Microsoft is said to be planning a 7-inch version of its Surface tablet to help it compete with similar size devices from Apple and Google.
The 7-inch version, which will go into mass production later this year, is part of a new lineup of Surface tablets planned by Microsoft, reported The Wall Street Journal on Thursday, citing people familiar with the company’s plans.
The Redmond, Washington, software giant decided to get into 7-inch tablets to counter the iPad mini from Apple which has a 7.9-inch display and the Google Nexus 7 with a 7-inch display, according to the report. The company also plans cuts in the prices of its Windows and Office software to give a boost to sales of lower-cost touch-screen devices running Windows software.
Microsoft continues to test its own smartphone, although it isn’t clear whether it will bring such a device to market, component suppliers told the newspaper.
The company could not be immediately reached for comment.
Microsoft started shipping in October its 10.6-inch Surface RT tablet, running on an ARM processor and the Windows RT operating system, to the dismay of some partners who were used to dealing with Microsoft as a supplier of software, rather than as a competitor in the computing devices market. The company also began shipments this year of the Surface Pro running an Intel processor.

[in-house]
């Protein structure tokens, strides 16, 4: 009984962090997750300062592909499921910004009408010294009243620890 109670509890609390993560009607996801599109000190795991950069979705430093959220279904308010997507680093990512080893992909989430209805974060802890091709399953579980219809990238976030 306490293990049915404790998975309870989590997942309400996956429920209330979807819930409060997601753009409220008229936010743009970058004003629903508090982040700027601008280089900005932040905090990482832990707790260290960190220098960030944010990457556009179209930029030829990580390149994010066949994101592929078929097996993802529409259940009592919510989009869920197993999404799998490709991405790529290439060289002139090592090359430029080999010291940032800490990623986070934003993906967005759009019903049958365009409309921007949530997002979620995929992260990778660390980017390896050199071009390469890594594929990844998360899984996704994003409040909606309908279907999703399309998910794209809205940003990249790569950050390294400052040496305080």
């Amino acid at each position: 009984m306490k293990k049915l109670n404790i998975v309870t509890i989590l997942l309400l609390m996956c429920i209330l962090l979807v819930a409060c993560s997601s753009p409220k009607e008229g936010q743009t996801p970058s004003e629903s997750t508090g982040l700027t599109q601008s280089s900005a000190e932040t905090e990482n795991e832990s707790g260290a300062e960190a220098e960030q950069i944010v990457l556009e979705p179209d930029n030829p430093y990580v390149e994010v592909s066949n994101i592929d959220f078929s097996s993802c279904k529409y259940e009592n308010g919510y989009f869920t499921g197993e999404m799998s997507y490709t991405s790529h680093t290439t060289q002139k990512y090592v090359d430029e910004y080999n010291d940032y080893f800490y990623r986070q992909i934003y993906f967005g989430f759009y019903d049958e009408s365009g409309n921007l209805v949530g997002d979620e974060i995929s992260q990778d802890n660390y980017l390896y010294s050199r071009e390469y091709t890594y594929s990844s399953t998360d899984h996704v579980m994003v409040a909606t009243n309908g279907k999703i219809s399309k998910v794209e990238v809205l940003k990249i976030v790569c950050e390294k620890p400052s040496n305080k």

IDC said in January that Microsoft needed to quickly adjust to the market realities of smaller screens and lower prices in the tablet market. The company entered the market during the fourth quarter with its Surface with Windows RT tablet, but failed to reach the top five among tablet vendors after shipping a little less than 900,000 units into the channel, the research firm said.
DisplaySearch analyst David Hsieh wrote in a blog post in February that in the first month of this year, there was a dramatic shift towards smaller screen sizes in tablets as the devices are cheaper and can be held in one hand instead of two.
Microsoft finds itself increasingly threatened in its PC business. The future of PCs is being questioned as users move to alternative computing devices such as tablets and smartphones, IDC said Wednesday while reporting that first quarter PC shipments totaled 76.3 million units, down 13.9 percent compared to the same quarter last year.
The decline was worse than the 7.7 percent previously forecast by the analyst firm, and the market could be headed into further contraction. Microsoft’s Windows 8 did not help PC shipments grow, as fewer consumers are upgrading PCs to Windows 8, and businesses are largely sticking with Windows 7, IDC analysts said.